How does a young man find himself standing behind the president of the United States in the Oval Office of the White House?
Actually, I invited several friends during my freshman year at Pine Creek High School in Colorado Springs, Colorado. We had a free period in the middle of the school day. A lot of my classmates used the time to just hang out, or to text or talk about their plans for the weekend.
I thought it might be a good time to find an empty room and a few good friends who would enjoy praying together and encouraging one another in our shared faith.
We did that for three years. Gradually, word got around, and more and more young people joined us.
By the time I was a senior, some 90 other students were in that room twice a week. We enjoyed a strong sense of community as we met to pray for each other, our teachers and school, and even our nation.
During my senior year, however, something changed. I was summoned to the assistant principal’s office and told that this uplifting, student-led prayer time violated the so-called “separation of church and state.”
If we wanted to continue to meet, we were told, it would have to be either before classes started at 7:45 a.m. or after they ended, at 2:45 p.m.
I knew full well there were other informal groups meeting during the free period to engage in other activities, so I tried to explain our right to pray and how using the free period was important to us.
Most of the students joining us had jobs, sports activities, or other commitments before and after school. This free period was the only time we could all meet, and we were meeting outside of class time.
No one was pressured to join the group. Only people who wanted to be there attended—some of whom weren’t even Christians. And besides, we were carrying on a great American tradition.
From the time of our nation’s Founding Fathers, people had been meeting in public places—including public schools—to pray.
Banning us from praying was going against the grain of our nation’s history and violated the Constitution.
I was a senior, getting ready to graduate. Getting involved in a federal lawsuit was the last thing on my mind. I couldn’t understand why I should have to take legal action to persuade our school administrators to honor our constitutionally protected freedoms.
No one in this country should ever have to go to court to win permission to pray. But when repeated conversations with administrators went nowhere, legal action seemed the only way to ensure the right to pray for other students who would be coming after me in the future.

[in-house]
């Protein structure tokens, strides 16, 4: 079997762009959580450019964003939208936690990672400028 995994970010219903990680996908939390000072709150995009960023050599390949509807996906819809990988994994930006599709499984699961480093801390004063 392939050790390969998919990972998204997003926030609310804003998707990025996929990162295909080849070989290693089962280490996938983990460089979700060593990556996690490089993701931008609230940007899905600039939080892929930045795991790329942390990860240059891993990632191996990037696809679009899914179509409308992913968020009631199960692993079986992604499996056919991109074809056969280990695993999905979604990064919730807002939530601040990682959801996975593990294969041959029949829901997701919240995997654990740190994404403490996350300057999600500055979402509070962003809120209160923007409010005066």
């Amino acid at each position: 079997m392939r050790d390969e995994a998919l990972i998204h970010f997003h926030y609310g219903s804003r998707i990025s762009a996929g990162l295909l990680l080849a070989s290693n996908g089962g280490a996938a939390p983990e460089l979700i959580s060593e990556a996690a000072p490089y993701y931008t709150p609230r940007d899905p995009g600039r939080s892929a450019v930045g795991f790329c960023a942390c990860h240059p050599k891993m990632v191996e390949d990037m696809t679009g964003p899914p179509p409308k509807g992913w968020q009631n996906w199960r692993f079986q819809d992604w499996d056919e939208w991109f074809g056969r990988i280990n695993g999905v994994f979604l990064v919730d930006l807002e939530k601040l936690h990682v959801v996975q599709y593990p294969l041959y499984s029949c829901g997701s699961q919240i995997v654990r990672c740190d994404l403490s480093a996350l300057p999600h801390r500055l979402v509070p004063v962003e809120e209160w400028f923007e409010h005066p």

I contacted Alliance Defending Freedom and asked it to file a federal lawsuit on my behalf. Eventually, the school settled that suit by agreeing to allow students to pray and talk about their faith in our free time during school hours.
More than four years later, the case came to President Donald Trump’s attention, and his team invited me to be on hand on Jan. 16, when, as part of national Religious Freedom Day, he announced several new measures to protect the religious liberties of students on American campuses.
One of those measures is an updated Guidance on Constitutionally Protected Prayer and Religious Expression in Public Elementary and Secondary Schools. As part of that directive, public schools are required to certify that students’ free speech and free exercise rights under the U.S. Constitution do not go away when those students step onto school property.
Students have the freedom to thoughtfully exercise those rights—and school officials are directed not to break up student-led prayer meetings that don’t obstruct school activities.
This journey has been much more than what I expected when I first asked those high school friends of mine to pray with me that day.
I’m humbled to have been a part of it. And to the students of the next generation, I encourage you to boldly live out your faith in Jesus in seemingly small and unseen ways, because He is worthy, and you never know where faithful obedience will take you.
I’m thankful to the president and his administration for valuing religious liberty and thus defending for students across the United States what our Founders set in motion nearly 250 years ago. I’m confident that we will continue to be a nation where all people may freely practice their faith without hindrance or fear.